Russian officials, meanwhile, including Alexander Grushko, Moscow’s envoy to the North Atlantic Treaty Organization, have said technological advances by the U.S., including missile defense, could undermine the strategic stability currently guaranteed by the relative balance between the Russian and U.S. nuclear arsenal.
Faster, smarter
Hitting a missile with a bullet—a technical obstacle that hampered Mr. Reagan’s initiative—remains a challenge. Railgun research leans heavily on commercial advances in supercomputing to aim and on smartphone technology to steer the railgun’s projectile using the Global Positioning System.
“Ten years ago, we wouldn’t have been able to build a projectile like this because the cellphone industry, the smartphone industry, hadn’t perfected the components,” said William Roper, the director of the Pentagon’s Strategic Capabilities Office. “It is a really smart bullet.”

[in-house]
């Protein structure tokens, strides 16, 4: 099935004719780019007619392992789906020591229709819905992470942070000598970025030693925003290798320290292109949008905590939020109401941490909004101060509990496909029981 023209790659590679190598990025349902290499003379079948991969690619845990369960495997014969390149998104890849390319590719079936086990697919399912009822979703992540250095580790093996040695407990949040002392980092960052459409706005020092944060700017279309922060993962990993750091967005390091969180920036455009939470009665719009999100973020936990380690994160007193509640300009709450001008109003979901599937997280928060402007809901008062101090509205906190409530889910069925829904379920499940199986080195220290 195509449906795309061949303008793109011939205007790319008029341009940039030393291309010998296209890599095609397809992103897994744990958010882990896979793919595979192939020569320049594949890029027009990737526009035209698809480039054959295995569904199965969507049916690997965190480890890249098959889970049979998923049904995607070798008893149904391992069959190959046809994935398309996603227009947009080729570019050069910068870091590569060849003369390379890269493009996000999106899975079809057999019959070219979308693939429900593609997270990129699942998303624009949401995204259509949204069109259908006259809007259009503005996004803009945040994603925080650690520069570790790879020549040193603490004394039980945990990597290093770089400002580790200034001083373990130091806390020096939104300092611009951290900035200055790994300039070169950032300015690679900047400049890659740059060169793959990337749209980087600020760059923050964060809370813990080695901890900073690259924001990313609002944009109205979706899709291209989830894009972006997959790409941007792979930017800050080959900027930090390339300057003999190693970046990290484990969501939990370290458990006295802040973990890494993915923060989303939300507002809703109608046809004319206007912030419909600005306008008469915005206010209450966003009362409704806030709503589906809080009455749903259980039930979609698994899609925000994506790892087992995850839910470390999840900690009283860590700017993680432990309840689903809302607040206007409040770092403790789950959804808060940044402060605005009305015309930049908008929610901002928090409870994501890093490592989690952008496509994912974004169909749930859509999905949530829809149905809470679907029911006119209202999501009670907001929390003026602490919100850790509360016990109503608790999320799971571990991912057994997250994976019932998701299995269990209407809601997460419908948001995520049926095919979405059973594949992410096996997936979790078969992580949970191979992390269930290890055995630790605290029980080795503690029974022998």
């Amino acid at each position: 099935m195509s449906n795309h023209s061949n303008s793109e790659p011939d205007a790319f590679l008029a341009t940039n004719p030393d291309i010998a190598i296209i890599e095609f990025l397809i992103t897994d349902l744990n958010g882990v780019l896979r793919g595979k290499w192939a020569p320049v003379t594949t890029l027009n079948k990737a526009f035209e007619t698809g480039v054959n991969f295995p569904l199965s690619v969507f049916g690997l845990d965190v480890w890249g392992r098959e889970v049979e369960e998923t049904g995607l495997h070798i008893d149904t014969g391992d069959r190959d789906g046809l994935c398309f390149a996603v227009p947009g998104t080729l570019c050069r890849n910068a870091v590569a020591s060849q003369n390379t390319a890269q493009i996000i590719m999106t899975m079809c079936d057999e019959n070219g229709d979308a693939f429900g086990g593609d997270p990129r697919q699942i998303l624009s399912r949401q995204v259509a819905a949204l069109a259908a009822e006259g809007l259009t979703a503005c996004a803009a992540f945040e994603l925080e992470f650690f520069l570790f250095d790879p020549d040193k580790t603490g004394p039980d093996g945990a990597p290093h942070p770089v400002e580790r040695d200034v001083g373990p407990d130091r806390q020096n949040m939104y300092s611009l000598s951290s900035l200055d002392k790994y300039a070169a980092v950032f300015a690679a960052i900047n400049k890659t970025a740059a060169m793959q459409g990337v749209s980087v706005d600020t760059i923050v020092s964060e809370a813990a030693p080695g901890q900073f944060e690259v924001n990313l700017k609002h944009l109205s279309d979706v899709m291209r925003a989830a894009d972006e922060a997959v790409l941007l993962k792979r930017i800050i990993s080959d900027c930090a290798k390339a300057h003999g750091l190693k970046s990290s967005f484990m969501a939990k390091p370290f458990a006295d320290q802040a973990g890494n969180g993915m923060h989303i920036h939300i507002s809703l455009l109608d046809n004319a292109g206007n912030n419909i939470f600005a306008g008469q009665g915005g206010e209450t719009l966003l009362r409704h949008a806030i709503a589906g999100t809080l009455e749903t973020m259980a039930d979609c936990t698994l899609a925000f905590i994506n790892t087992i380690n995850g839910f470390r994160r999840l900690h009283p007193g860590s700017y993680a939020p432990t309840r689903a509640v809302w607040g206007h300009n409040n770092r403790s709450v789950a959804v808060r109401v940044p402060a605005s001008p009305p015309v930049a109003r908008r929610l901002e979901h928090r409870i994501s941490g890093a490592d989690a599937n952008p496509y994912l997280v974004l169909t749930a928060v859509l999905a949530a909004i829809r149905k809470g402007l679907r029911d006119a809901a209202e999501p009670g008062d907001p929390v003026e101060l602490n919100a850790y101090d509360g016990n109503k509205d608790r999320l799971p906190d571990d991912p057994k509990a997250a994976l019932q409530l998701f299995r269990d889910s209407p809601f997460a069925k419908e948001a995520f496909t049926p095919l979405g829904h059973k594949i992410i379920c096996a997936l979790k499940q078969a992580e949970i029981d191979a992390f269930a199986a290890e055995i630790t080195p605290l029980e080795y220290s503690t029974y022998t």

Development of the railgun guidance system is about done, officials said, but circuits in the projectile must be hardened to withstand gravitational forces strong enough to turn most miniaturized electronics to scrap.
Missile defense by the railgun is at least a decade away, but Pentagon officials believe the weapon’s projectiles can be used much sooner. They are filled with tungsten pellets harder than many kinds of steel, officials said, and will likely cost between $25,000 and $50,000, a bargain compared with a $10-million interceptor missile.
The electrical energy required to fire a railgun means it is likely to be used first as a ship-mounted weapon. Only one class of Navy ship, the Zumwalt-class destroyer, has such a power plant, officials said. The Navy is building just three of those destroyers, so the Pentagon is working to adapt the projectile to use in existing Naval guns on other vessels, as well as for Army artillery.
While slower than a railgun, a powder-fired railgun projectile still flies at 2,800 miles an hour, which extends the range and power of existing weapons.